Spinach, for example, is very rich in antioxidants, especially when uncooked, steamed or very lightly boiled. It is a good source of vitamins A, B6, C, E and K, as well as selenium, niacin, zinc, phosphorus, copper, folic acid, potassium, calcium, manganese, betaine, and iron.

Boiling spinach can significantly reduce its levels of good nutrients.

7) Sweet potatoes

Sweet potatoes are rich in dietary fiber, beta carotene, complex carbohydrates, vitamin C, vitamin B6, as well as carotene (the pink, yellow ones).

The Center for Science in the Public Interest, USA, compared the nutritional value of sweet potatoes to other vegetables. The sweet potato ranked number one, when vitamins A and C, iron, calcium, protein and complex carbohydrates were considered.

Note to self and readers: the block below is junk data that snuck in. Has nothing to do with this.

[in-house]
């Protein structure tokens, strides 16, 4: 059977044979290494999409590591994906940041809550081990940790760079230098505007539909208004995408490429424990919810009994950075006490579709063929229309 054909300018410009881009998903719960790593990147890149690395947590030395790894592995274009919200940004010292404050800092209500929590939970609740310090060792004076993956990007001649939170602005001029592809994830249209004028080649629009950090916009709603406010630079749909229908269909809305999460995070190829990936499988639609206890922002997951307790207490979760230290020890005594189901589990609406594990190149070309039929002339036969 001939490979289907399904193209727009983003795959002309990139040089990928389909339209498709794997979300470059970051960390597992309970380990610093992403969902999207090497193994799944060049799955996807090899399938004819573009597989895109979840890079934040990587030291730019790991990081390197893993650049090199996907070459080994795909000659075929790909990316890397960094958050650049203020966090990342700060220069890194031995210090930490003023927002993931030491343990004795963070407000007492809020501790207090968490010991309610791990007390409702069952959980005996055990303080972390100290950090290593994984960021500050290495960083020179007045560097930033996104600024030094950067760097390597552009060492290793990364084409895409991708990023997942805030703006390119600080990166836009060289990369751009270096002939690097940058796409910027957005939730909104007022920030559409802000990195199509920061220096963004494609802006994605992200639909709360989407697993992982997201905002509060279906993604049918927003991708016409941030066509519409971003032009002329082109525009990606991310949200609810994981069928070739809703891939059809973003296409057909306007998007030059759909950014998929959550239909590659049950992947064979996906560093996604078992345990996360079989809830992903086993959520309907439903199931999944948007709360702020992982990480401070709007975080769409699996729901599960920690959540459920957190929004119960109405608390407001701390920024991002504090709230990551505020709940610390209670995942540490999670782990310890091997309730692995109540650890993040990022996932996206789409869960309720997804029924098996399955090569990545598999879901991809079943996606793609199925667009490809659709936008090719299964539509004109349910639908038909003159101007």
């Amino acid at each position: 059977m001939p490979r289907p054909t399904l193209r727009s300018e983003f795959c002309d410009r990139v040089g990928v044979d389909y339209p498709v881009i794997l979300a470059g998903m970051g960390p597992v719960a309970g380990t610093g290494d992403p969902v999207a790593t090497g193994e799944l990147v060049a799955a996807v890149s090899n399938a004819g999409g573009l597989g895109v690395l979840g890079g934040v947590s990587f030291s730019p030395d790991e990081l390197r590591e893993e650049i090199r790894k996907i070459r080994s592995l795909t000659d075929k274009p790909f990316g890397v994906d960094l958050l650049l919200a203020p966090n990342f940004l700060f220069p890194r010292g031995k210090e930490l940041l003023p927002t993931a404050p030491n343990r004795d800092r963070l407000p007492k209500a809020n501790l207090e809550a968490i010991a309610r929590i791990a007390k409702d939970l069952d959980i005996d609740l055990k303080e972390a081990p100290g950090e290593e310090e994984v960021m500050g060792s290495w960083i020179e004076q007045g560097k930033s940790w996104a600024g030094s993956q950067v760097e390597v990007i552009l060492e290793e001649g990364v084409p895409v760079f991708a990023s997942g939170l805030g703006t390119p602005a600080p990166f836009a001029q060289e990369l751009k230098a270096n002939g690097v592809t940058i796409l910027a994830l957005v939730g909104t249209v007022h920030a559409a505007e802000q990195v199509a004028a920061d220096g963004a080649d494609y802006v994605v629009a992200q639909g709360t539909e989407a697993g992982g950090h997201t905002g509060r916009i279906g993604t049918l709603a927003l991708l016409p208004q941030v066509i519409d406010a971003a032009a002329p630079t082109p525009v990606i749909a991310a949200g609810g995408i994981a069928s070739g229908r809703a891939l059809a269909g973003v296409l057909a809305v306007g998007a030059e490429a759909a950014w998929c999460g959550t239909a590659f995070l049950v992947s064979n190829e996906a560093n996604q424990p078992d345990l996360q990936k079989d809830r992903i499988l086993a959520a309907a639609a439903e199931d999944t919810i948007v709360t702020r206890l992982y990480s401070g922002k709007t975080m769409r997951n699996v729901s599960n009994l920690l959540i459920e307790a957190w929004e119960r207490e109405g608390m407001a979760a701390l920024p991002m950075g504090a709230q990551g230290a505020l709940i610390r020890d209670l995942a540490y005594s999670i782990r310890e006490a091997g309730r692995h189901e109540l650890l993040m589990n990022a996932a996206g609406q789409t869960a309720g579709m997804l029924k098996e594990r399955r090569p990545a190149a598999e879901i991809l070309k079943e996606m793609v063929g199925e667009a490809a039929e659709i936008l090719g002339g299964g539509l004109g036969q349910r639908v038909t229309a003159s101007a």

Sweet potato roots are rich in fiber and several important nutrients

8) Wheat germ

Wheat germ is the part of wheat that germinates to grow into a plant – the embryo of the seed. Germ, along with bran, is commonly a by-product of the milling; when cereals are refined, the germ and bran are often milled out.

Wheat germ is high in several vital nutrients, such as vitamin E, folic acid (folate), thiamin, zinc, magnesium, phosphorus, as well as fatty alcohols and essential fatty acids. Wheat germ is also a good source of fiber.

9) Avocados

Many people avoid avocados because of its high fat content; they believe that avoiding all fats leads to better health and easier-to-control body weight – this is a myth. Approximately 75% of the calories in an avocado come from fat; mostly monosaturated fat.

Weight-for-weight, avocadoes have 35% more potassium than bananas. Avocados are also very rich in B vitamins, as well as vitamin K and vitamin E. Avocados also have a very high fiber content of 25% soluble and 75% insoluble fiber.